Just When We Thought Wed Outgrown Childish Namecalling
Written by Michael Lewis on November 24, 2005
By Michael Lewis
Miami’s most welcome change has been to smooth ethnic frictions. A community once divided against itself along ethnic lines has grown far closer together even as it has grown more ethnically diverse.
First, as persons flock here from around the globe, they bring more urbanity and none of the intolerance that once poisoned the stew.
Second, it’s hard to be "us against them" when there are so many different "thems" out there.
Third, as opportunities have blossomed, it has become easier for all to improve economic status. Not that everyone catapults ahead – just that the opportunities are there.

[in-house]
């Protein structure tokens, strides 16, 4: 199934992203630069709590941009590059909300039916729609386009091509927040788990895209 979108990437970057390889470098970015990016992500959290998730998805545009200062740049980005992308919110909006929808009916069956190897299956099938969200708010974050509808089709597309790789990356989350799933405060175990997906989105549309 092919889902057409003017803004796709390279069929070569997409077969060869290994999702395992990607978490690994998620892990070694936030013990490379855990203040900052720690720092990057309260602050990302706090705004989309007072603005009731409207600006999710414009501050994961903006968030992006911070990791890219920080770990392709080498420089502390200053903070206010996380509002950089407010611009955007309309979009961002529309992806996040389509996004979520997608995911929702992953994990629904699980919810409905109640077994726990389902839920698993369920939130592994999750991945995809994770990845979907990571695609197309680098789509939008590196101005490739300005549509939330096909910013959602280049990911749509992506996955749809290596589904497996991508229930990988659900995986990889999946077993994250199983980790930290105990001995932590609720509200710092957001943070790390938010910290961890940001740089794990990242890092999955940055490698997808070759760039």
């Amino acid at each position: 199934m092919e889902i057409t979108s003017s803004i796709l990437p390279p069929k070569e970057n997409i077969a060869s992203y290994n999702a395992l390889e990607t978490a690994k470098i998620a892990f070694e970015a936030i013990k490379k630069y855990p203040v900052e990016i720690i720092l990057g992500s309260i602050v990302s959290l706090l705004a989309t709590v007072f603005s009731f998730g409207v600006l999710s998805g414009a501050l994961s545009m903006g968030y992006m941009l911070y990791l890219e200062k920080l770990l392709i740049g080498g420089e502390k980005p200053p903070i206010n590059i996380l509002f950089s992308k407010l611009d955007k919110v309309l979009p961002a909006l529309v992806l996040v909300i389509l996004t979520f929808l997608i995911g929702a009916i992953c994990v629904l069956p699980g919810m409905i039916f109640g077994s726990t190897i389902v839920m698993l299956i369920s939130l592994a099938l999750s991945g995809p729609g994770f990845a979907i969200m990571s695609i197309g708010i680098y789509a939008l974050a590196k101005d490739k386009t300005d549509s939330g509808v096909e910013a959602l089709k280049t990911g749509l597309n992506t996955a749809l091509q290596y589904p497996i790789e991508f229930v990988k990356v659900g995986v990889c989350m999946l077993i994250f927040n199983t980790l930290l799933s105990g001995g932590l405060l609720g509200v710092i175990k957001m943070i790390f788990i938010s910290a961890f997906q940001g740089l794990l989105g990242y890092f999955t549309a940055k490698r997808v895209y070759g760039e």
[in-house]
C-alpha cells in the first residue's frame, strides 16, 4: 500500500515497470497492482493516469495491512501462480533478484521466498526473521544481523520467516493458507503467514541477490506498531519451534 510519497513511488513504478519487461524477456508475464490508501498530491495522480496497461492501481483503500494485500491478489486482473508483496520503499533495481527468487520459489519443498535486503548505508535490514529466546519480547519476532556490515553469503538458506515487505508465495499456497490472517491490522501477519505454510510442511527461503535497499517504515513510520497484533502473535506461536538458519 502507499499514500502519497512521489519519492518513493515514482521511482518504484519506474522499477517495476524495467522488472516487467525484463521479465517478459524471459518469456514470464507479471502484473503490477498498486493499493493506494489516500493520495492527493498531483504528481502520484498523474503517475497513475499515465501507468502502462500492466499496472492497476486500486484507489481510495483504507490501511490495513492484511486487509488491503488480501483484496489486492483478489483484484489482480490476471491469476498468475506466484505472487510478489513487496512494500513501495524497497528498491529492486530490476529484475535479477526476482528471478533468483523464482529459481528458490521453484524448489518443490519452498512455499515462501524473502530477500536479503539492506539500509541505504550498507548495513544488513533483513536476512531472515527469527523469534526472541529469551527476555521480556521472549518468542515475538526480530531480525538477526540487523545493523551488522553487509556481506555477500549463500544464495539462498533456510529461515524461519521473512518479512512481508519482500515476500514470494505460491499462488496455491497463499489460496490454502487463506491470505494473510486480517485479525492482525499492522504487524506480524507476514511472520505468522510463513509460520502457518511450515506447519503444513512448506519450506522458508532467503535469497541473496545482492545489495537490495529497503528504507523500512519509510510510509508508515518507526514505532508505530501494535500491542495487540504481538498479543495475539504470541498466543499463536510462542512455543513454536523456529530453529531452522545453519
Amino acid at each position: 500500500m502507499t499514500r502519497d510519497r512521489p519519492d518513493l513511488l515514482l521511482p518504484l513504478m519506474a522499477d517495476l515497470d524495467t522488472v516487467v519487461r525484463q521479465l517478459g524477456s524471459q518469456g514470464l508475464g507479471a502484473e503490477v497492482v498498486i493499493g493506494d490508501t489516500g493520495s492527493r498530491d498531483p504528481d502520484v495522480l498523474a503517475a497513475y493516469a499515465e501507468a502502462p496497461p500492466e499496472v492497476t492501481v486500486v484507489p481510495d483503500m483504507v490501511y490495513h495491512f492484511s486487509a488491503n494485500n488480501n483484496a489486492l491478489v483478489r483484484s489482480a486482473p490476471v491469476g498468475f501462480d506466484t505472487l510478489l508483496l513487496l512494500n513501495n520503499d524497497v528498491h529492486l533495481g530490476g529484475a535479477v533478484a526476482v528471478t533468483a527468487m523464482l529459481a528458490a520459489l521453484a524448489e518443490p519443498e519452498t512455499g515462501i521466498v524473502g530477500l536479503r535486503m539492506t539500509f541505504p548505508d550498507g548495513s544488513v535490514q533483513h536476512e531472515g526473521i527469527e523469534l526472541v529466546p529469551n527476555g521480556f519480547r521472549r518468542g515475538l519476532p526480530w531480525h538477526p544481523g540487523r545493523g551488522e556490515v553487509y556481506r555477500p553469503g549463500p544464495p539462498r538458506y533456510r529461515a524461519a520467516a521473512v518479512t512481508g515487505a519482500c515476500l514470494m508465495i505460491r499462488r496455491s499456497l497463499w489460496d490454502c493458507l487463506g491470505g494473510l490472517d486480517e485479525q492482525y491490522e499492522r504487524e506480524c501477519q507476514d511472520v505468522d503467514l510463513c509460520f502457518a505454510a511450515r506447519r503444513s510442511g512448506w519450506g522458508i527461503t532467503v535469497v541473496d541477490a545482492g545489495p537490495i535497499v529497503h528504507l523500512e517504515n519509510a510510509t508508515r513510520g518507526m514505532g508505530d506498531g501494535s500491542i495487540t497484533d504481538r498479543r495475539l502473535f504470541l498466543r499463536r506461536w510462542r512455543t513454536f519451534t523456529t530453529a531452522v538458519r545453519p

Fourth, we’ve come to realize that the divisions of opinion that touch every city are usually based on something other than ethnicity, and we’ve learned not to characterize all frictions as ethnic divisions.
Fifth, respect for one another grows as we know and understand each other better and keep a civil tongue in civic discourse. And with respect, evils like envy and meanness and downright hatred shrivel and die.
Pockets of poison do remain here, but they’re marginalized by a propensity to look beyond labels, be they ethnic, racial, gender-based or ideological. Responsible institutions and individuals have given short shrift to fringe players whose tongues shoot poison-tipped arrows of ethnic and political bigotry.
At least, that’s what I thought until Saturday, when the Miami Herald resurrected the name-calling fringe and dignified it with a platform.